Youla, 241 F.3d 296, 300 (3d Cir. 2001). “The duties of counsel when preparing an

Anders brief are (1) to satisfy the court that counsel has thoroughly examined the record

in search of appealable issues, and (2) to explain why the issues are frivolous.” Id. We

can grant counsel’s motion to withdraw and dismiss the appeal on the merits where our

review confirms that the appeal does not present any nonfrivolous issues. Id. at 299. We

“confine our scrutiny to those portions of the record identified by an adequate Anders

brief . . . [and] those issues raised in Appellant’s pro se brief.” Id. at 301. We do not,

however, “comb the record . . . for possible nonfrivolous issues that both the lawyer and

his client may have overlooked,” as “[our] duty is merely to determine whether counsel is

correct in believing those grounds [raised are] frivolous.” United States v. Wagner, 103

F.3d 551, 552-53 (7th Cir. 1996).

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Appellant was sentenced to life in prison on this conviction. This sentence is

presently on appeal in the Pennsylvania Superior Court.

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After an independent review of the record, including the presentencing report, the

resentencing transcript, and the parties’ briefs, we have determined that counsel has

satisfied his Anders burden and that no nonfrivolous issues exist from which to appeal.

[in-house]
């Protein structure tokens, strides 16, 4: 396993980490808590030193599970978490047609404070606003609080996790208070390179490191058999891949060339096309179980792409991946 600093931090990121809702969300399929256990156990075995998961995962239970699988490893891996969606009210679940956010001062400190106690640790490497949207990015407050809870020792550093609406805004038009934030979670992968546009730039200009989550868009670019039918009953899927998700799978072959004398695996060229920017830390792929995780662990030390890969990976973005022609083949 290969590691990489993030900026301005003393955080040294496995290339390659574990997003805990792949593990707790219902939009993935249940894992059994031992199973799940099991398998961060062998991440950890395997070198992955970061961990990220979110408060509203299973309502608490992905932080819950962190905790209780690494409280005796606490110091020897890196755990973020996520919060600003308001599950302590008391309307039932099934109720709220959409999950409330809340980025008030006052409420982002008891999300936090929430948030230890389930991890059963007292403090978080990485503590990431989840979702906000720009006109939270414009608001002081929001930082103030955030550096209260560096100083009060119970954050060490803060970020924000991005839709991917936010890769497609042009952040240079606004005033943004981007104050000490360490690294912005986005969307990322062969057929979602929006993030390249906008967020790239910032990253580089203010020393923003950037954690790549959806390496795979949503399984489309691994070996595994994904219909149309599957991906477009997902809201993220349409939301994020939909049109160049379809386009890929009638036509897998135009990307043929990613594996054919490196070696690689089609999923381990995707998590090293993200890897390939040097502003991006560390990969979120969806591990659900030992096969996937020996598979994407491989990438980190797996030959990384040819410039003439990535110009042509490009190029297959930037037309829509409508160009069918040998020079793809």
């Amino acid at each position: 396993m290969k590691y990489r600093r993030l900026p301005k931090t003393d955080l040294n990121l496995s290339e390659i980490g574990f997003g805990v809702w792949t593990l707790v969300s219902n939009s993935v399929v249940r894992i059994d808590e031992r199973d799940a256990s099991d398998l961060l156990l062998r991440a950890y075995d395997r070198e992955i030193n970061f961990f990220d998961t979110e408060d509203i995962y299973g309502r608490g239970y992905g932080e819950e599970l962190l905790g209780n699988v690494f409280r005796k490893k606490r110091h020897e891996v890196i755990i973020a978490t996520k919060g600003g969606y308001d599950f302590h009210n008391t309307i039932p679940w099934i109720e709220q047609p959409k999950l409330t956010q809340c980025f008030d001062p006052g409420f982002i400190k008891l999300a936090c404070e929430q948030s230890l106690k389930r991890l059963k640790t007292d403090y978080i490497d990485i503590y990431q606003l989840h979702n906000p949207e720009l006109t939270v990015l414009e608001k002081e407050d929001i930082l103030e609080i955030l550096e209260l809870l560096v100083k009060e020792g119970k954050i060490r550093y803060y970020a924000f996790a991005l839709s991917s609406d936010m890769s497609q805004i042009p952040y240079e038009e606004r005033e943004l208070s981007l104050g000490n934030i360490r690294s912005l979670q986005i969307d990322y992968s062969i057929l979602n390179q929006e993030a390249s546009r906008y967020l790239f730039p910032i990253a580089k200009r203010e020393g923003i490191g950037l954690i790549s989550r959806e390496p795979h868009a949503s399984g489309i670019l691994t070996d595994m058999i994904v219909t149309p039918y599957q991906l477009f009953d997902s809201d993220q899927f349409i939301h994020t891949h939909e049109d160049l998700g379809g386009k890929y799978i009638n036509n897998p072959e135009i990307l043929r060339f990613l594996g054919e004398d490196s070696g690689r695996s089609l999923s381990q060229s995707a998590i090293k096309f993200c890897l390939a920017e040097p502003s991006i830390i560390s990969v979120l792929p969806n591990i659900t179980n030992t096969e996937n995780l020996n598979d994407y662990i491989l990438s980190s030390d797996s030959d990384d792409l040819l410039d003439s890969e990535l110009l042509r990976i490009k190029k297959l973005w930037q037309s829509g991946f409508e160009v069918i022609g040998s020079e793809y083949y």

The only potentially appealable issue correctly identified by counsel is Appellant’s

request that the district court “more faithfully” adhere to the requirements of § 3553(a). It

is clear that the district court faithfully adhered to and considered the § 3553(a) factors

and reasonably applied them to the circumstances of Appellant’s case. See United States

v. Cooper, 437 F.3d 324, 330-32 (3d Cir. 2006) (setting forth the test for review of a

sentence for reasonableness). The fact that the district court chose not to further reduce

Appellant’s sentence was logically explained and well supported, especially in light of

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Appellant’s lengthy criminal history and recent homicide conviction.

Appellant argues pro se that his indictment and conviction are a nullity as a matter

of law due to Presentment and Enactment Clause procedural improprieties committed by

the 80th Session of Congress. This argument is without merit.

Because we have determined that this appeal does not present any nonfrivolous

issues, Appellant’s sentence is hereby affirmed, and counsel’s request for leave to

withdraw is granted. See 3d Cir. LAR 109.2(a) (citing Anders, 386 U.S. 738). We also

find that it is unnecessary to appoint counsel to file a petition for rehearing in this Court

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The district court properly observed that Appellant did not make a formal motion

to depart downward. We note that this court, like other circuit courts, does not review,
after Booker, a district court’s decision to deny departure. See Cooper, 437 F.3d at 333
(collecting cases).

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or a petition for writ of certiorari in the Supreme Court on the defendant’s behalf. See id.

109.2(b).